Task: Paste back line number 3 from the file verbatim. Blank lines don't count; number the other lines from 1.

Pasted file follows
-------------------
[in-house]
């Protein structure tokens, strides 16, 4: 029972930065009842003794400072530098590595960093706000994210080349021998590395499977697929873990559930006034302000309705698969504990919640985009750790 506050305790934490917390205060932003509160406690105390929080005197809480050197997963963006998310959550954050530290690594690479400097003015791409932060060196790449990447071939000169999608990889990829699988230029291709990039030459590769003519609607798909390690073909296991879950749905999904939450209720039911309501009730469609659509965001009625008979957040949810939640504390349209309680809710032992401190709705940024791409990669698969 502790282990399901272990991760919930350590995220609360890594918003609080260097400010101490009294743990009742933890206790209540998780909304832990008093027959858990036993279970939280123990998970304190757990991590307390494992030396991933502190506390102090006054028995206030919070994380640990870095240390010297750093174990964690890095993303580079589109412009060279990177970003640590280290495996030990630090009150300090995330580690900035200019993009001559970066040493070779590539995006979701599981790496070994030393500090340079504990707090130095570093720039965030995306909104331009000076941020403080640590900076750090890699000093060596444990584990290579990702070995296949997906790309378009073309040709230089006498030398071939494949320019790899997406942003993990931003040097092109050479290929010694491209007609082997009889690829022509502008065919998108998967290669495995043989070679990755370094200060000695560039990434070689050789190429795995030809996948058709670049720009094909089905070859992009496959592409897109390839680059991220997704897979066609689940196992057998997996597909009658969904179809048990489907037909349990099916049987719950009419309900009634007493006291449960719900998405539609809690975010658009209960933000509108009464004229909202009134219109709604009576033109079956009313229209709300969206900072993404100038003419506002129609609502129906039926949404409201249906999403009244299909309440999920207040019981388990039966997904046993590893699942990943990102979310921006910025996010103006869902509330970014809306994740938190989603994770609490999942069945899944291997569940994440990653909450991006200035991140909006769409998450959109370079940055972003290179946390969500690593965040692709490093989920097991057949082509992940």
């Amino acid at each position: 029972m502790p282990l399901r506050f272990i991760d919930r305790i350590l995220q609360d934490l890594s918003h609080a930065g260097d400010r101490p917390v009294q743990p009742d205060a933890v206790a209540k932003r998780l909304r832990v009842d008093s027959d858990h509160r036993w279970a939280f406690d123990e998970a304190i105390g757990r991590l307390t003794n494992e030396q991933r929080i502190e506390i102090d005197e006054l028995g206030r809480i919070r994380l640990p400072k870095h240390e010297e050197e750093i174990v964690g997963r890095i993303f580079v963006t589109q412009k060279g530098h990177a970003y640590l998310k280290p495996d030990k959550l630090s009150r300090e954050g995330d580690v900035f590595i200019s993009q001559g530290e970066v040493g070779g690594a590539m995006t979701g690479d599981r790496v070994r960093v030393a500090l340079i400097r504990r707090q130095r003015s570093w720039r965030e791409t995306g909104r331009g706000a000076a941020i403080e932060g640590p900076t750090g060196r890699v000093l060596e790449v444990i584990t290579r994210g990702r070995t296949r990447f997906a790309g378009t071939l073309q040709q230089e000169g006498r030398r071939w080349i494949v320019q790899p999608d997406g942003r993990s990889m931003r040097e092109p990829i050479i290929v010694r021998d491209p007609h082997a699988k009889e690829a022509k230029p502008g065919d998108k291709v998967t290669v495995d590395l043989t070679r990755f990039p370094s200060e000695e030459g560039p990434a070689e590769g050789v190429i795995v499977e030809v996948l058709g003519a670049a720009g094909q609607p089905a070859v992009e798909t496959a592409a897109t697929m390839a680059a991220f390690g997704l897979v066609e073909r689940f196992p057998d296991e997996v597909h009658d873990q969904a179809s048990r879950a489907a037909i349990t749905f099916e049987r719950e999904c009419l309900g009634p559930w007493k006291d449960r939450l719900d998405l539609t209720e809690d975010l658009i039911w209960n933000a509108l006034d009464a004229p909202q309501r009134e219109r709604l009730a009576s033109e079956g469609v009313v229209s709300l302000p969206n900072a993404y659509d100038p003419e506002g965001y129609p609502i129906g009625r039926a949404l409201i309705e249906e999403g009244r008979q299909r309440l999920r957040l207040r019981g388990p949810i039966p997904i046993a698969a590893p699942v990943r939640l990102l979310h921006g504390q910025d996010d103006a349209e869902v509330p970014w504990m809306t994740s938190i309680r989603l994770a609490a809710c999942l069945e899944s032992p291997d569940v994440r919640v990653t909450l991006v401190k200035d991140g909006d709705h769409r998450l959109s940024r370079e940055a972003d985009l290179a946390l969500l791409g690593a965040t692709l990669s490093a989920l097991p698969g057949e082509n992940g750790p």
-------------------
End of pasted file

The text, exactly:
């Amino acid at each position: 029972m502790p282990l399901r506050f272990i991760d919930r305790i350590l995220q609360d934490l890594s918003h609080a930065g260097d400010r101490p917390v009294q743990p009742d205060a933890v206790a209540k932003r998780l909304r832990v009842d008093s027959d858990h509160r036993w279970a939280f406690d123990e998970a304190i105390g757990r991590l307390t003794n494992e030396q991933r929080i502190e506390i102090d005197e006054l028995g206030r809480i919070r994380l640990p400072k870095h240390e010297e050197e750093i174990v964690g997963r890095i993303f580079v963006t589109q412009k060279g530098h990177a970003y640590l998310k280290p495996d030990k959550l630090s009150r300090e954050g995330d580690v900035f590595i200019s993009q001559g530290e970066v040493g070779g690594a590539m995006t979701g690479d599981r790496v070994r960093v030393a500090l340079i400097r504990r707090q130095r003015s570093w720039r965030e791409t995306g909104r331009g706000a000076a941020i403080e932060g640590p900076t750090g060196r890699v000093l060596e790449v444990i584990t290579r994210g990702r070995t296949r990447f997906a790309g378009t071939l073309q040709q230089e000169g006498r030398r071939w080349i494949v320019q790899p999608d997406g942003r993990s990889m931003r040097e092109p990829i050479i290929v010694r021998d491209p007609h082997a699988k009889e690829a022509k230029p502008g065919d998108k291709v998967t290669v495995d590395l043989t070679r990755f990039p370094s200060e000695e030459g560039p990434a070689e590769g050789v190429i795995v499977e030809v996948l058709g003519a670049a720009g094909q609607p089905a070859v992009e798909t496959a592409a897109t697929m390839a680059a991220f390690g997704l897979v066609e073909r689940f196992p057998d296991e997996v597909h009658d873990q969904a179809s048990r879950a489907a037909i349990t749905f099916e049987r719950e999904c009419l309900g009634p559930w007493k006291d449960r939450l719900d998405l539609t209720e809690d975010l658009i039911w209960n933000a509108l006034d009464a004229p909202q309501r009134e219109r709604l009730a009576s033109e079956g469609v009313v229209s709300l302000p969206n900072a993404y659509d100038p003419e506002g965001y129609p609502i129906g009625r039926a949404l409201i309705e249906e999403g009244r008979q299909r309440l999920r957040l207040r019981g388990p949810i039966p997904i046993a698969a590893p699942v990943r939640l990102l979310h921006g504390q910025d996010d103006a349209e869902v509330p970014w504990m809306t994740s938190i309680r989603l994770a609490a809710c999942l069945e899944s032992p291997d569940v994440r919640v990653t909450l991006v401190k200035d991140g909006d709705h769409r998450l959109s940024r370079e940055a972003d985009l290179a946390l969500l791409g690593a965040t692709l990669s490093a989920l097991p698969g057949e082509n992940g750790p």